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I was asked this question in an interview.

You are given an array consisting of N integers. You need to determine whether any permutation of a given array exists such that the sum of all subarrays of length K are equal. N is divisible by K i.e. N mod K = 0.
If the array is [1,2,1,3,2,3] and K = 2, it is False.
If the array is [1,2,1,3,2,3] and K = 3, it is True.

My logic was this.

  1. If N == K, return True.
  2. Else store each of the distinct element in the array in a dictionary. If the number of distinct elements in the dictionary is greater than K, return False.
  3. Else store the count of each distinct element in the dictionary.
  4. If the count of any distinct element is less than (N/K), return False.
  5. Finally return True.

Here is my code in Python:

def check(nums, n, k):
if n == k:
    return True
else:
    my_dict = {}
    for i in nums:
        if i not in my_dict:
            my_dict[i] = 1
        else:
            my_dict[i] += 1
    if len(my_dict) > k:
        return False
    count = int(n/k)
    for i,j in my_dict.items():
        if j < count:
            return False
    return True  

Am I doing the right approach ?

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  • \$\begingroup\$ How about [1, 2, 3, 4], and K = 2? \$\endgroup\$ – vnp Sep 9 '18 at 16:09
  • \$\begingroup\$ It will return False. All the possible subarrays (including the permutations of the given array) of length 2 are [1,2], [1,3], [1,4], [2,3], [2,4] and [3,4]. We can see that the sum of each of these subarrays are not equal. \$\endgroup\$ – Abascus Sep 9 '18 at 19:37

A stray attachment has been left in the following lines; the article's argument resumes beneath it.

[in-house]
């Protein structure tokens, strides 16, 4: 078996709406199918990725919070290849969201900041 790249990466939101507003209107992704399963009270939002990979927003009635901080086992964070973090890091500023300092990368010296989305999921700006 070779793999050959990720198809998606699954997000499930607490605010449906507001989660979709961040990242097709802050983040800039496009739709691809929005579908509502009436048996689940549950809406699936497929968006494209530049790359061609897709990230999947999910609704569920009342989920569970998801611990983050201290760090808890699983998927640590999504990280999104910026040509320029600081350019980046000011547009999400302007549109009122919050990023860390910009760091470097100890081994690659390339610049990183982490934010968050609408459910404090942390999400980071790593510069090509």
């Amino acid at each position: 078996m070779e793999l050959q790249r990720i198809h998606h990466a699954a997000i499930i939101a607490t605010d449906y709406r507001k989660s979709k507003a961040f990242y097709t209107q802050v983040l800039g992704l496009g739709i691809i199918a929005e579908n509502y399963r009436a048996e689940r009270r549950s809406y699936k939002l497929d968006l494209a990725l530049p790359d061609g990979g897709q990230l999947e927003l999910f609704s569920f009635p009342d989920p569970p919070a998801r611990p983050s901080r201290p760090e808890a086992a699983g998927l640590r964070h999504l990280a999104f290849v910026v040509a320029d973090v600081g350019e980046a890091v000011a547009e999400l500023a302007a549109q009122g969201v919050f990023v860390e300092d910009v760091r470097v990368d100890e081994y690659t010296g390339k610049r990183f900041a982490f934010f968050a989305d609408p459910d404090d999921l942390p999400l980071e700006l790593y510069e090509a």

• \$\begingroup\$ @GarethRees Sir, in your example N = 8 and K = 3. This input will be invalid since 8 mod 3 != 0. \$\endgroup\$ – Abascus Sep 10 '18 at 8:15
  • \$\begingroup\$ Define subarray. Is it a contiguous set (e.g. for ABCDE, the only valid subarrays (K=3) are ABC, BCD and CDE) or non-contiguous (e.g. ACD is also considered a subarray)? No matter what definition you use, I cannot make heard or tails of your true/false examples. Can you show us a specific (exhaustive) list of all subarrays from a given example; and an explanation why this is true/false? \$\endgroup\$ – Flater Oct 10 '18 at 13:26
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Use the collections.Counter instead of keeping a count yourself.

When you have counted all the elements from the list, check if any of their counts is not a factor of \$ N \$ and return False.

Therefore:

from collections import Counter

def check(nums, n, k):
    if n == k:
        return True
    counts = Counter(nums)
    if len(counts) > k:
        return False
    return all((n % x == 0 for x in counts.values()))
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